Confidentiality

When the psychosexual evaluation is obtained as part of the defense case preparation, it is completely confidential. Only the client and his attorney will be provided with it. Neither the client’s spouse nor any government entity can see the evaluation, unless it is used in court, and the defense attorney will only use the evaluation in court if it is beneficial to the client’s case. The evaluation is occasionally used at trial, but it is more often used during the plea-bargaining stage to improve the client’s case or during a sentencing portion of a trial.

Advice for Clients and Attorneys Regarding Psychosexual Evaluations

Clients should be honest with the therapist because it allows for a more reliable and accurate evaluation, which will be more beneficial to the client’s case. If the client lies or attempts to cheat the tests, the therapist will not be able to provide a good evaluation and may not be able to testify as well on behalf of the client.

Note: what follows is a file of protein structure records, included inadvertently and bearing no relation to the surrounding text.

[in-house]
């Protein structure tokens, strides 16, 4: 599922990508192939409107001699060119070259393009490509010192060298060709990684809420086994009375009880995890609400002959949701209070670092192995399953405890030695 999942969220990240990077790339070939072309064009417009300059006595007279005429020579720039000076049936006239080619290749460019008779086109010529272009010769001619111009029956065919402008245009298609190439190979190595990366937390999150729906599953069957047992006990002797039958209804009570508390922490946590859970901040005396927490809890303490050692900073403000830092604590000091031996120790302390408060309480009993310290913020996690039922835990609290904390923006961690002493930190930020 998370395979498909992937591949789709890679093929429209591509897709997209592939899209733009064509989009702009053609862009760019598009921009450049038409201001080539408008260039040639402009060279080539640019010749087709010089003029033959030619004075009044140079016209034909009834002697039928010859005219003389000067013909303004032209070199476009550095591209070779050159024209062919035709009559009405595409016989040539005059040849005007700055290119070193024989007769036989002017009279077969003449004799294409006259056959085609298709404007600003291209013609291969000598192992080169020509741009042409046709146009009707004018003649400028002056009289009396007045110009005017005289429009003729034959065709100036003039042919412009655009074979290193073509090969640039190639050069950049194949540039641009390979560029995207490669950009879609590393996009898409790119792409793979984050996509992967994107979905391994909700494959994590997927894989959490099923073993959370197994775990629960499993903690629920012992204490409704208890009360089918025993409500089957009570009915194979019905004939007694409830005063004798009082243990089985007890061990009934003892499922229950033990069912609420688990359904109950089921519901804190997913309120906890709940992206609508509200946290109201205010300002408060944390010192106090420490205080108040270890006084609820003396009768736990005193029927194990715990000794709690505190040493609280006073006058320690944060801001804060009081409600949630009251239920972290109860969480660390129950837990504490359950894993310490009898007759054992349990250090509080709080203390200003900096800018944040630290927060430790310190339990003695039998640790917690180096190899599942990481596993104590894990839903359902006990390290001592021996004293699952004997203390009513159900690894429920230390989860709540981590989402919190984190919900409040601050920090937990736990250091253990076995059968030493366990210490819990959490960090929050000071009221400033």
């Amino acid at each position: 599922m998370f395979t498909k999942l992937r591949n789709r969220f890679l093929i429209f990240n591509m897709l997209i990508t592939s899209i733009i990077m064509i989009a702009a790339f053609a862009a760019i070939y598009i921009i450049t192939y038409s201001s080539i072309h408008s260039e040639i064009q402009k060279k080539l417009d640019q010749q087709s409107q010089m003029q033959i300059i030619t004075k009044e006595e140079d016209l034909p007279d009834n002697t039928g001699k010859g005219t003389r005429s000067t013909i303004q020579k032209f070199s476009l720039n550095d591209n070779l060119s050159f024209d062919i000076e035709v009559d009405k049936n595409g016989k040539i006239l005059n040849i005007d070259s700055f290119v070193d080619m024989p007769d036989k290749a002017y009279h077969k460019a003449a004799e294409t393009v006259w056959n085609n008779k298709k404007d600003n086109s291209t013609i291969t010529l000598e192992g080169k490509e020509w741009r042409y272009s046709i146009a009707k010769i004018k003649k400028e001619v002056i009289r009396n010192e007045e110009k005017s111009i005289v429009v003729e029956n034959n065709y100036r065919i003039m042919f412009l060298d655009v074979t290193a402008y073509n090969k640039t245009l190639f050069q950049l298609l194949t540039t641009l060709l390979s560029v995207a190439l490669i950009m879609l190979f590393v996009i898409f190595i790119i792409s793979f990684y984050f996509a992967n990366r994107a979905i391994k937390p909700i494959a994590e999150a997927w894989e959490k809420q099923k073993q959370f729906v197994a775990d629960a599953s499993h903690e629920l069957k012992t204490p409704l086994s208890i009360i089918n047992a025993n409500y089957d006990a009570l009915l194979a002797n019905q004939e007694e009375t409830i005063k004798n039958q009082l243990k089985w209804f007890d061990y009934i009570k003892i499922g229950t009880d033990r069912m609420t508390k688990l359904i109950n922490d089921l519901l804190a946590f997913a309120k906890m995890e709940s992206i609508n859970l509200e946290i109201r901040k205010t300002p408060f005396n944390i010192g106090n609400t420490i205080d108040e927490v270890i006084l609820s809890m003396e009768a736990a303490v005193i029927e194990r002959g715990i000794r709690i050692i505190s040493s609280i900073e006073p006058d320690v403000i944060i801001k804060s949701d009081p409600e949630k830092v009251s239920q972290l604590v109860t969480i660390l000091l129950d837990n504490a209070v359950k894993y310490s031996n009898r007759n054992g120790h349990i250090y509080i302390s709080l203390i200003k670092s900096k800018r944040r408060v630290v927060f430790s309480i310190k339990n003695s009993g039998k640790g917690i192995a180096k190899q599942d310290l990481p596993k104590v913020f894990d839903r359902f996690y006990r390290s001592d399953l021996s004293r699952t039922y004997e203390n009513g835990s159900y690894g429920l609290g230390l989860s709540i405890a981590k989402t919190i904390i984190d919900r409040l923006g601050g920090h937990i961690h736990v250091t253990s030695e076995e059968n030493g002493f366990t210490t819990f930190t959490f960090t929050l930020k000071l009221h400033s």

Attorneys should provide information the therapist regarding the charges being made against the client (within the limits of discovery laws). Not only does this allow the therapist to factor that into the evaluation, but it also bolsters their testimony in court as they have accounted for the charges and facts of the case already. The stronger and more complete the therapist’s evaluation, the more likely that it will stand up in court against tough cross-examination.

sexting laws texas

When Is “Sexting” a Crime in Texas?

By | Sex Crimes | No Comments